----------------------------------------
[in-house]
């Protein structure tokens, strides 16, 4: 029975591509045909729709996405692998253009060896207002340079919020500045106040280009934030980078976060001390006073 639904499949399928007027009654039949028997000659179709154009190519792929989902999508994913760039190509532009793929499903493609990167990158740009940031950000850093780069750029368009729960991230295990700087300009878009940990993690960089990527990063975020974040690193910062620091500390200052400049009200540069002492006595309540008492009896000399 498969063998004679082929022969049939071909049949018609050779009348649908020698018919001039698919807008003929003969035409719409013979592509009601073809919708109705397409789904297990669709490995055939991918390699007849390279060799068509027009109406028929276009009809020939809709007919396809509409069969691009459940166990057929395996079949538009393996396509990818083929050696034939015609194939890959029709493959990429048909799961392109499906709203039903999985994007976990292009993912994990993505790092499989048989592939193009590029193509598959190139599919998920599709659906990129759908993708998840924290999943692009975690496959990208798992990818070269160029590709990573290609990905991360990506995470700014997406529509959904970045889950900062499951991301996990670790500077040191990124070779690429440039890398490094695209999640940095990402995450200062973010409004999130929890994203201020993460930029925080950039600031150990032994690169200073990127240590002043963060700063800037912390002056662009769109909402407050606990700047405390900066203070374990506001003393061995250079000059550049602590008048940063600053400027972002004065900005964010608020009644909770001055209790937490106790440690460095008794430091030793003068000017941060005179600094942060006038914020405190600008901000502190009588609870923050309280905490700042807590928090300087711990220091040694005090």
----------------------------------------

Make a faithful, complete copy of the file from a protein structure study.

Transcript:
[in-house]
């Protein structure tokens, strides 16, 4: 029975591509045909729709996405692998253009060896207002340079919020500045106040280009934030980078976060001390006073 639904499949399928007027009654039949028997000659179709154009190519792929989902999508994913760039190509532009793929499903493609990167990158740009940031950000850093780069750029368009729960991230295990700087300009878009940990993690960089990527990063975020974040690193910062620091500390200052400049009200540069002492006595309540008492009896000399 498969063998004679082929022969049939071909049949018609050779009348649908020698018919001039698919807008003929003969035409719409013979592509009601073809919708109705397409789904297990669709490995055939991918390699007849390279060799068509027009109406028929276009009809020939809709007919396809509409069969691009459940166990057929395996079949538009393996396509990818083929050696034939015609194939890959029709493959990429048909799961392109499906709203039903999985994007976990292009993912994990993505790092499989048989592939193009590029193509598959190139599919998920599709659906990129759908993708998840924290999943692009975690496959990208798992990818070269160029590709990573290609990905991360990506995470700014997406529509959904970045889950900062499951991301996990670790500077040191990124070779690429440039890398490094695209999640940095990402995450200062973010409004999130929890994203201020993460930029925080950039600031150990032994690169200073990127240590002043963060700063800037912390002056662009769109909402407050606990700047405390900066203070374990506001003393061995250079000059550049602590008048940063600053400027972002004065900005964010608020009644909770001055209790937490106790440690460095008794430091030793003068000017941060005179600094942060006038914020405190600008901000502190009588609870923050309280905490700042807590928090300087711990220091040694005090």